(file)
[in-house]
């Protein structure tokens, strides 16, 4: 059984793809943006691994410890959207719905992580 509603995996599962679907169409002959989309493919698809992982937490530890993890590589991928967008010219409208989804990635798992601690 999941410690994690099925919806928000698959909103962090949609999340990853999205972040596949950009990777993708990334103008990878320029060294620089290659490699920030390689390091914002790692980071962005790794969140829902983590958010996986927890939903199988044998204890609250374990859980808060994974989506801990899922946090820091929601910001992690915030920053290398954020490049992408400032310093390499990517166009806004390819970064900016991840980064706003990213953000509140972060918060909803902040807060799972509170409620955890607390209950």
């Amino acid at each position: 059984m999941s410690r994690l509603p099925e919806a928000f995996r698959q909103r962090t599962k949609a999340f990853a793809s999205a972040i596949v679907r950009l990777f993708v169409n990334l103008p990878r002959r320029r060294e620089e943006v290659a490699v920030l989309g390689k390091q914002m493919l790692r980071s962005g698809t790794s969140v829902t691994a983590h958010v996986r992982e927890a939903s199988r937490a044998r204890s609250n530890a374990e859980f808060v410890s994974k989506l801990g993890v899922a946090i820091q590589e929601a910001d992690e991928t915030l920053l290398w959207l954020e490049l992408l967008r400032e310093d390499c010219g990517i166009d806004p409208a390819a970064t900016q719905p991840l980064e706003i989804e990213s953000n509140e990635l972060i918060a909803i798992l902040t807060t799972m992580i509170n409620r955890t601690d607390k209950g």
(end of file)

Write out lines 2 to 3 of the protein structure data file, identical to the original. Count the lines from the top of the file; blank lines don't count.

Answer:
């Protein structure tokens, strides 16, 4: 059984793809943006691994410890959207719905992580 509603995996599962679907169409002959989309493919698809992982937490530890993890590589991928967008010219409208989804990635798992601690 999941410690994690099925919806928000698959909103962090949609999340990853999205972040596949950009990777993708990334103008990878320029060294620089290659490699920030390689390091914002790692980071962005790794969140829902983590958010996986927890939903199988044998204890609250374990859980808060994974989506801990899922946090820091929601910001992690915030920053290398954020490049992408400032310093390499990517166009806004390819970064900016991840980064706003990213953000509140972060918060909803902040807060799972509170409620955890607390209950």
């Amino acid at each position: 059984m999941s410690r994690l509603p099925e919806a928000f995996r698959q909103r962090t599962k949609a999340f990853a793809s999205a972040i596949v679907r950009l990777f993708v169409n990334l103008p990878r002959r320029r060294e620089e943006v290659a490699v920030l989309g390689k390091q914002m493919l790692r980071s962005g698809t790794s969140v829902t691994a983590h958010v996986r992982e927890a939903s199988r937490a044998r204890s609250n530890a374990e859980f808060v410890s994974k989506l801990g993890v899922a946090i820091q590589e929601a910001d992690e991928t915030l920053l290398w959207l954020e490049l992408l967008r400032e310093d390499c010219g990517i166009d806004p409208a390819a970064t900016q719905p991840l980064e706003i989804e990213s953000n509140e990635l972060i918060a909803i798992l902040t807060t799972m992580i509170n409620r955890t601690d607390k209950g």